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African experts reject German claim blaming China for worsened famine, drought in Horn of Africa
2011/08/03

English.news.cn  2011-08-03

 

NAIROBI, Aug. 3 (Xinhua) -- Two African experts said a German official's latest allegation that China's "large-scale land purchases" in the Horn of Africa have deteriorated drought and famine there was groundless and "like a case of sour grapes."

"It is a bit disingenuous on the part of the German official to claim that the Chinese are responsible for the drought in the Horn of Africa," Munene Macharia, a professor on international relations at Nairobi-based United States International University, told Xinhua in a recent interview.

He called the German official's claim as "a superficial statement," saying the drought and food shortage are caused by "changing environmental conditions" and "poor planning and mostly lack of foresight."

Germany's Africa policy coordinator Guenter Nooke claimed Thursday that China has been involved in "large-scale land purchases" in the Horn of Africa, which have contributed to the devastating drought there.

He even told a sensational story by claiming Chinese investments were focused on farming for export, which he said can lead to "major social conflicts in Africa when small farmers have their land and thus their livelihoods taken away."

Drought and famine have affected over 11 million people in the Horn of Africa, a peninsula in East Africa, where Eritrea, Djibouti, Ethiopia and Somalia are located, according to a UN figure.

Macharia said "Germany is the leading European economy, and, like other Western powers, it is not happy to see Chinese global economic penetration whether in Africa or Europe."

"It sounds like a case of sour grapes," he stressed.

"Chinese land investment in Africa is positive as it could lead to increased investment in agriculture," he said, adding "any help to relieve suffering is welcome as an emergency."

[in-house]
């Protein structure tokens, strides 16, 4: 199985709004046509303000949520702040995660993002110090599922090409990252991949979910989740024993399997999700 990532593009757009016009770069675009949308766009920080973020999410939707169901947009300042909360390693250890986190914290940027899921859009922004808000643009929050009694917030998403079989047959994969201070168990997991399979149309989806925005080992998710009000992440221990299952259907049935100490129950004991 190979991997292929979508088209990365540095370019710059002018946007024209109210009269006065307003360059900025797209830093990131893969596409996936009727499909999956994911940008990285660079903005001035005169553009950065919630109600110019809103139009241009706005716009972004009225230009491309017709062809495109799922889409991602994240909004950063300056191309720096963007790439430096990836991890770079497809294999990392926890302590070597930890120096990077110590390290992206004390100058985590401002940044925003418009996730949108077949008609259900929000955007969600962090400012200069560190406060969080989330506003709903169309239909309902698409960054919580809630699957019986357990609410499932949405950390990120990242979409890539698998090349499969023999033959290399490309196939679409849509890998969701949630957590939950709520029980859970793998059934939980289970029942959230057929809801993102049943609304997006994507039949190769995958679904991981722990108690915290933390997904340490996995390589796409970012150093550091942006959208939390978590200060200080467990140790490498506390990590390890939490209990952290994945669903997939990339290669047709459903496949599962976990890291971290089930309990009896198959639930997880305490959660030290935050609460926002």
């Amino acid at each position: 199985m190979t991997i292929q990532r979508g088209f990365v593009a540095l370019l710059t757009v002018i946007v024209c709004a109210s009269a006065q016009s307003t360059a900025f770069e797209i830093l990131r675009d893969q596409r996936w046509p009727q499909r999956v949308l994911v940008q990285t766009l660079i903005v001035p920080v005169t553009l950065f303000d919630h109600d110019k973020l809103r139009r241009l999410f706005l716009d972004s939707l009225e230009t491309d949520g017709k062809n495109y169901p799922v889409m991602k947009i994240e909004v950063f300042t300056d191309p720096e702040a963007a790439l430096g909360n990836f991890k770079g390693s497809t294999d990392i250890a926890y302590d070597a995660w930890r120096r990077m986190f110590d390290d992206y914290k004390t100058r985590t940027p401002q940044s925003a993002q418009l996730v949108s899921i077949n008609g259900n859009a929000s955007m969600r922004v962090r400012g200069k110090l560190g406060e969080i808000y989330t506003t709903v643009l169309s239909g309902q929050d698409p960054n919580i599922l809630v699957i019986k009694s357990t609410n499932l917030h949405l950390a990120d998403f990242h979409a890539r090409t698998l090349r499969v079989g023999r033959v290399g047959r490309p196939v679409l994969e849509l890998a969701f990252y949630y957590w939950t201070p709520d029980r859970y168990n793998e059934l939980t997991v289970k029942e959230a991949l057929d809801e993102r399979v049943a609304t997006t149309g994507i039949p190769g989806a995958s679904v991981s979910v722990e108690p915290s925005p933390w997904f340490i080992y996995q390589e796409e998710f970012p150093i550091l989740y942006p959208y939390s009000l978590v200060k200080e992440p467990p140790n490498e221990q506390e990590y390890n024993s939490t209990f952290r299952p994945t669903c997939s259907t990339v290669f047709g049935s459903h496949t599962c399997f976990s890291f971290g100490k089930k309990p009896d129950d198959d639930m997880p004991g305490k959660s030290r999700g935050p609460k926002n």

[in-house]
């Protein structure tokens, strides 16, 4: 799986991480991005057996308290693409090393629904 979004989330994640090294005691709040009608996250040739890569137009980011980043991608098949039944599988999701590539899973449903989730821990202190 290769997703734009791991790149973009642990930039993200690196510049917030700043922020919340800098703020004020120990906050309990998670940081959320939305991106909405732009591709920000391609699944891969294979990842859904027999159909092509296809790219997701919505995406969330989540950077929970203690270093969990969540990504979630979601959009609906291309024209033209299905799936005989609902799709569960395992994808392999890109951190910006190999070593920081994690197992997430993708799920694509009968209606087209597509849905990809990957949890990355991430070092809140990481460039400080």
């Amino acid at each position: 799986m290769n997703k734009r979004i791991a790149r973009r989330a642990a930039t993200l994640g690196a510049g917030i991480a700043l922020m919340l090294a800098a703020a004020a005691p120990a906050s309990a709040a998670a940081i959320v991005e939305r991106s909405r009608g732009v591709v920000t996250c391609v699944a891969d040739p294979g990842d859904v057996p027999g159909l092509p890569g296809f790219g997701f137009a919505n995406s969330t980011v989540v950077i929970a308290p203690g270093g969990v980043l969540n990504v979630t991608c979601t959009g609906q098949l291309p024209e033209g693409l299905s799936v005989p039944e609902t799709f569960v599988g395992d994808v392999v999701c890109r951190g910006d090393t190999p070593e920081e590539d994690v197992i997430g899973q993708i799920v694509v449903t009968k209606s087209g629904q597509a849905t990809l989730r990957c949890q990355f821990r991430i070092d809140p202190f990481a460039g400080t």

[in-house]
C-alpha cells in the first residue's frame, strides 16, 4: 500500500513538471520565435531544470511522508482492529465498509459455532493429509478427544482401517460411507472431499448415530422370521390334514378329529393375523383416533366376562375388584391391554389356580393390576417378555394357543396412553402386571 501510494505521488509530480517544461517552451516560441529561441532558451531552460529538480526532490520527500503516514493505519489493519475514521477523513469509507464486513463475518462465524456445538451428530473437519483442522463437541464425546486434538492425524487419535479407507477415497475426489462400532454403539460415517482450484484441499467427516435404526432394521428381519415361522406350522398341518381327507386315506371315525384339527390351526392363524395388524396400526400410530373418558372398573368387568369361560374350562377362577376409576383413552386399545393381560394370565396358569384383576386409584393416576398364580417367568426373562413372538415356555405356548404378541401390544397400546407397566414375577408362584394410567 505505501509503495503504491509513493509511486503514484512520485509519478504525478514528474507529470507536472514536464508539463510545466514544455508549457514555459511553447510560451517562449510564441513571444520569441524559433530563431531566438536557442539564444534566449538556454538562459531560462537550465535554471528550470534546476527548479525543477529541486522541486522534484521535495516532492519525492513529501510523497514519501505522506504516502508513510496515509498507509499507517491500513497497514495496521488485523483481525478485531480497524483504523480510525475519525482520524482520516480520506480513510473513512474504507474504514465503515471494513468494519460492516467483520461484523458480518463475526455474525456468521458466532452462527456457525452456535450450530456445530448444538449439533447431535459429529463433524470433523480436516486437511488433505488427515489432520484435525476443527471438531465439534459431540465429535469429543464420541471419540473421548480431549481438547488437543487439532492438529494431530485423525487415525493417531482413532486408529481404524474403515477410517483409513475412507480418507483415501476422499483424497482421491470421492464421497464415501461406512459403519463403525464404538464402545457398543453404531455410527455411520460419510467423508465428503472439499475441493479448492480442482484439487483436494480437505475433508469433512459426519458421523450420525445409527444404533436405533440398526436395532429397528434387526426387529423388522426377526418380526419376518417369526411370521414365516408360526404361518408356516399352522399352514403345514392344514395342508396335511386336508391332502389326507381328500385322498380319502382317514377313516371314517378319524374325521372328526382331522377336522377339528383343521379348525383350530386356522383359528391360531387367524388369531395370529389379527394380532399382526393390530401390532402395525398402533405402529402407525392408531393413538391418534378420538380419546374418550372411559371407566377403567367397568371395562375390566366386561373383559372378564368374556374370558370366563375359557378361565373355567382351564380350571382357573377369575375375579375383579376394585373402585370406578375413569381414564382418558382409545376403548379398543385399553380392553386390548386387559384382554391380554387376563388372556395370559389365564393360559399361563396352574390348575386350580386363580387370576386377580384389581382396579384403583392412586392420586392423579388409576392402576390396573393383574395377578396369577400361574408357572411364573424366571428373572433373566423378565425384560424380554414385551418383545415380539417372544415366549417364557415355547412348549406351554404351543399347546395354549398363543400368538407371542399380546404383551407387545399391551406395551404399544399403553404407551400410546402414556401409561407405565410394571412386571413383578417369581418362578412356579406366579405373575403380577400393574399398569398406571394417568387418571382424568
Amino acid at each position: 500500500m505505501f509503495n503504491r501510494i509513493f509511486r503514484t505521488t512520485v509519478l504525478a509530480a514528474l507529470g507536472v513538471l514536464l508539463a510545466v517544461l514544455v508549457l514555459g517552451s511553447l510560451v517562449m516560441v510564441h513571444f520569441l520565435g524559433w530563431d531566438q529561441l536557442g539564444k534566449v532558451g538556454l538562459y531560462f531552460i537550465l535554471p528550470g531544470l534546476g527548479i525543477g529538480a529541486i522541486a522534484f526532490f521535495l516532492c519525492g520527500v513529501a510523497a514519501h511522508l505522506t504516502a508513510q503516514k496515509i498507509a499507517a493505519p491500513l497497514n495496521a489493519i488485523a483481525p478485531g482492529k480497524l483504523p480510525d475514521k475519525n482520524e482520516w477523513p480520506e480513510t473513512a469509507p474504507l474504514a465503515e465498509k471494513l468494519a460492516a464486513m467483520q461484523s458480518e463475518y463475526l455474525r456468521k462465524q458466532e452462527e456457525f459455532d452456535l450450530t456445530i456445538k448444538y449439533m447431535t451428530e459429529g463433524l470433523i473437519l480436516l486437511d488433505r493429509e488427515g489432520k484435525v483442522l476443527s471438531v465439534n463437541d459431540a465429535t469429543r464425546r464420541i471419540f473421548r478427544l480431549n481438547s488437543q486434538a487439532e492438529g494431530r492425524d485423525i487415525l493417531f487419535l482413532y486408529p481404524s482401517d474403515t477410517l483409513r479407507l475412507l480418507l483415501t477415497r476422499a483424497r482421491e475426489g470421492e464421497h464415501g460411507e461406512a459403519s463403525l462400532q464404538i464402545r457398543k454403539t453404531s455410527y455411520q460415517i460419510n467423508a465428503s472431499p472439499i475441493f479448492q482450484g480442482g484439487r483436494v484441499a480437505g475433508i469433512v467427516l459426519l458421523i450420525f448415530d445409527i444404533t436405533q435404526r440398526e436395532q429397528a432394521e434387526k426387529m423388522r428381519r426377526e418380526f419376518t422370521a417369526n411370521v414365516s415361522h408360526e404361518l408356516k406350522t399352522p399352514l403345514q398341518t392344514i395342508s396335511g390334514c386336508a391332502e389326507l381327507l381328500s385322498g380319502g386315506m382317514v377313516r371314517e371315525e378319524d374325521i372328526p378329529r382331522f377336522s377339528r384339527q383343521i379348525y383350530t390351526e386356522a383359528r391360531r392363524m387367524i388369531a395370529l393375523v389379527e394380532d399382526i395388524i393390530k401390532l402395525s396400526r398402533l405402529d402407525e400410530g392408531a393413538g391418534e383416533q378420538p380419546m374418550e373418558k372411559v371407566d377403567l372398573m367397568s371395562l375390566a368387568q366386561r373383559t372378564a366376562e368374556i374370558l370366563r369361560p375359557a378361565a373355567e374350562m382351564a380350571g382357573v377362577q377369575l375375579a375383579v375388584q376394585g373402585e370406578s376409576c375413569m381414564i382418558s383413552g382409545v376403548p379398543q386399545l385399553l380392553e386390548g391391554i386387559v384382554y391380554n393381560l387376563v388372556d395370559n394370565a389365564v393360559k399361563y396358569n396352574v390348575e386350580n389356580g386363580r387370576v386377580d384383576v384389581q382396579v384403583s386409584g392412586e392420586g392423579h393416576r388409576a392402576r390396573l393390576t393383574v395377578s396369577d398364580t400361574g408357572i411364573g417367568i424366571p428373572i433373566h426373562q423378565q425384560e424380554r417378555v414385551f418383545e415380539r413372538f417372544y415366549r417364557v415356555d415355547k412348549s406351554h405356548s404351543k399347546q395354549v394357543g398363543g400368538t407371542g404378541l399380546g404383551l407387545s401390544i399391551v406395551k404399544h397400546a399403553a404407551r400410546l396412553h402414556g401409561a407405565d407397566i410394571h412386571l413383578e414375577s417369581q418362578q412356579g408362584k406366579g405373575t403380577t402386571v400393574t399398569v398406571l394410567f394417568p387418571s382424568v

Refuting accusations from the German official, Chinese Foreign Ministry spokesman Ma Zhaoxu said Friday that "China has never bought up large quantities of land in Africa. It has provided food assistance to African countries."

He said China has established 10 agricultural demonstration centers in Africa and sent nearly 1,000 agronomists and technical personnel there to help locals cope with food security issues.

Ma also announced China would provide a total of 90 million yuan (14 million U.S. dollars) worth of emergency food assistance to countries in the Horn of Africa.

In a recent interview with Xinhua, Gerishon Ikiara, a lecturer on international economics at University of Nairobi, said, "I don't support what the German said," adding the main reasons behind drought in the Horn of Africa are poor planning, lack of adequate resources and very rapid population growth.

"Chinese land investment is introducing new techniques and methods of farming that Africans can adopt to improve productivity of their small-scale farms," said Ikiara, who was former permanent secretary of Kenya's transport and communications ministry.

"China has been very helpful in fighting drought generally in the Horn of Africa," he said.

He cited roads and dams built by Chinese companies in the Horn of Africa as examples, saying the infrastructure projects will link more farmers to markets and provide more efficient irrigation for locals.

"The projects also help create small urban centers. This relieves pressure on farmland as more Africans can move into towns and get other sources of livelihood," he said.

Editor: Wang Guanqun

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